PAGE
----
When do you have to give a gas safety or energy performance certificate to a tenant for a Section 21 notice to be valid?
The Gas Safety (Installation and Use) Regulations 1998 impose various obligations on residential landlords. One is the requirement to carry out an annual gas safety inspection, to give tenants a copy of this certificate within 28 days and to give the current certificate to any tenant before they occupy the property.
S21A Housing Act 1988 provides that a Section 21 notice cannot be served on a tenant by a landlord if the landlord is in breach of one of the ‘prescribed requirements’. One of the prescribed requirements is that the landlord must serve a gas safety certificate on a tenant.
In the case of Trecarrell House Ltd v Rouncefield 2020 EWCA Civ 760, the brief facts were that the landlord failed to give the gas safety certificate to the tenant before or at the start of the assured shorthold tenancy (AST) but did provide one before service of a Section 21 notice. The tenant did not vacate the property and the landlord’s claim for possession was then defended and the landlord was granted possession. The tenant appealed stating that the gas safety certificate had not been provided before the start of the AST.
In the first instance the court held that the fact that the landlord did not give the certificate prior to occupation was a breach that could not later be remedied but the landlord was then given permission to appeal.
On appeal it was held that the correct construction of S21A and the Regulations was that the time period for compliance was disapplied and so a Section 21 notice can be served on a tenant as long as the landlord has, before serving the Section 21 notice, given a copy of the gas safety certificate to the tenant (along with copies of any further certificates from subsequent inspections).
Good news for landlords who have been slack at giving certificates.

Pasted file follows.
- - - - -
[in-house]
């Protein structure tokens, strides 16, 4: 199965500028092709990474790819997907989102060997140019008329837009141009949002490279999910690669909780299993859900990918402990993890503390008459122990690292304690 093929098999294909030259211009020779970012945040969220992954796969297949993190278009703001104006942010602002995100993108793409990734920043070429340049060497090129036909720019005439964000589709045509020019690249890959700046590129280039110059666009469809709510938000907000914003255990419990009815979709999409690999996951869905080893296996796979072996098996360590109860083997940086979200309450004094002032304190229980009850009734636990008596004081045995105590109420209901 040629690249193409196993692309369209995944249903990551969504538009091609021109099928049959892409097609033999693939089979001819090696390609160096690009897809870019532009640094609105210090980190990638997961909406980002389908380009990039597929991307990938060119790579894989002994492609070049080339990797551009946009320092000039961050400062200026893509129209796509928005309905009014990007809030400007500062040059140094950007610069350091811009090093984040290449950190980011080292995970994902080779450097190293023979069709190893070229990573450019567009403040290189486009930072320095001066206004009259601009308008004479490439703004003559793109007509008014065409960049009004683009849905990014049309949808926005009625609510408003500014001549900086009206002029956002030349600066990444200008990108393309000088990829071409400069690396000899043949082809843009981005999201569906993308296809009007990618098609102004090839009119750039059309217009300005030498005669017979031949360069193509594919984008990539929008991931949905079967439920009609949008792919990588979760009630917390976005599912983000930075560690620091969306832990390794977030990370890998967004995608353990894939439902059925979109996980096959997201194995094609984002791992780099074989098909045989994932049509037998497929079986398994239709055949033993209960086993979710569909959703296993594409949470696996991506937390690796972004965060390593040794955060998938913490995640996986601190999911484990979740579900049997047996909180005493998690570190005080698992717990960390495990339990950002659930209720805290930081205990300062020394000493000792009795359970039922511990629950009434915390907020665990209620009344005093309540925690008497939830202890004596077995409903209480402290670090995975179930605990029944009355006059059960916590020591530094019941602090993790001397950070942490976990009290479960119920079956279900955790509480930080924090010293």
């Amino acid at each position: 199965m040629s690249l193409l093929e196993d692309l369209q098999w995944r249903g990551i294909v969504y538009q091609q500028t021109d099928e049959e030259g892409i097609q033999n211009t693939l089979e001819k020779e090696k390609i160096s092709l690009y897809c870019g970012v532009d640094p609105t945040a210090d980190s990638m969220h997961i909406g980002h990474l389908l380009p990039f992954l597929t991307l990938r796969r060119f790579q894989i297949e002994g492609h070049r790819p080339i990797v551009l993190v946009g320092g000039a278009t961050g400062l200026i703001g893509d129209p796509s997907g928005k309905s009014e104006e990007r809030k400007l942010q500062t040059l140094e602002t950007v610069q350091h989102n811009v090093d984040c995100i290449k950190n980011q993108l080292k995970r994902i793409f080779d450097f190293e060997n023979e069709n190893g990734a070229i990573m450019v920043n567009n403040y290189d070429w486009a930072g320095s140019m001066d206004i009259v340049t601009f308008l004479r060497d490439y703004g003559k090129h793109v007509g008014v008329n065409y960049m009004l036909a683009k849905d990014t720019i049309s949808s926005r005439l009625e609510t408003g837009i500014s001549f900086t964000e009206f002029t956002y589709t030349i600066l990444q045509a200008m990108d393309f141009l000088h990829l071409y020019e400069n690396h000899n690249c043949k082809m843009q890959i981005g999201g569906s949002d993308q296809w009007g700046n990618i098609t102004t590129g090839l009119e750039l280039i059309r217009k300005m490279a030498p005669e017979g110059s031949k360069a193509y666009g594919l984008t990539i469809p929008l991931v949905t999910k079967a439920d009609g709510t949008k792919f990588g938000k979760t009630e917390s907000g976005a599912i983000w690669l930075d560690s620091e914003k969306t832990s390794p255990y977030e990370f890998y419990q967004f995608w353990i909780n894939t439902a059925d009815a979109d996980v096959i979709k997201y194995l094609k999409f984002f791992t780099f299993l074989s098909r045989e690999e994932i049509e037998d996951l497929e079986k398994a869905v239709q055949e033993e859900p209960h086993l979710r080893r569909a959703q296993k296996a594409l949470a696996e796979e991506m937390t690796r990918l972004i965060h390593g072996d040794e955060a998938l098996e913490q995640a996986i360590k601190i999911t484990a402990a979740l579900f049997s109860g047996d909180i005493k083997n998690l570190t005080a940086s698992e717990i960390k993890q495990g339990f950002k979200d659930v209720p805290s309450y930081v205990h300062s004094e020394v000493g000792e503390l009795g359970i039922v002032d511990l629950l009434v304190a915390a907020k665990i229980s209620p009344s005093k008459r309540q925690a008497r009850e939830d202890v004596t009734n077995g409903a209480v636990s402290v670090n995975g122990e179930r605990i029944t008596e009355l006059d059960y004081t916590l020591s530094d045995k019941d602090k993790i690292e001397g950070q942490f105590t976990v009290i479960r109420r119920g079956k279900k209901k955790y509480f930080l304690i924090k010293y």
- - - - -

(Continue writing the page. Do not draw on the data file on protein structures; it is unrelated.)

Energy Performance Certificates
Regulation 2 Assured Shorthold Tenancy Notices and Prescribed Requirements (England) Regulations 2015 provides that a landlord cannot serve a Section 21 notice unless it has provided the tenant with an energy performance certificate (EPC) and gas safety certificate.
In June 2021, the case of Minister v Hathaway and another  EWCA Civ 936 (23 June 2021), the Court of Appeal considered the validity of a Section 21 notice where the tenancy commenced prior to 1 October 2015 and the landlord had not provided the tenant with an EPC before serving the notice.
The tenant took a one year assured shorthold tenancy of a flat from 19 March 2008. From 19 March 2009, the tenant occupied the flat under a statutory periodic tenancy which continued month to month. The landlord served a Section 21 notice on 6 December 2018 but it had not previously served an EPC. The landlord sought possession of the flat, but their claim was dismissed by the district judge on the basis that the failure to serve the EPC rendered the s.21 notice invalid. A High Court judge concluded that service of an EPC was not required and that the s.21 notice was valid. The tenant appealed to the Court of Appeal but the appeal was dismissed.
The Court of Appeal held that the Section 21 notice was not invalidated by the landlord’s failure to serve an EPC. The requirement to provide prescribed information to the tenant, including information about the EPC, only applied to assured shorthold tenancies in existence on or after 1 October 2015. From 1 October 2018, the Secretary of State had the power to extend the scope of Regulation 2 to any existing assured tenancy but this power has not been exercised.
Again, welcome news for landlords. Where an AST of property in England was granted before 1 October 2015 and has not been renewed since that date,
there is no obligation for the landlord to provide the tenant with an EPC or gas safety certificate for the purposes of serving a Section 21 notice. However, a landlord may decide it prudent to provide these in any event before serving a Section 21 notice.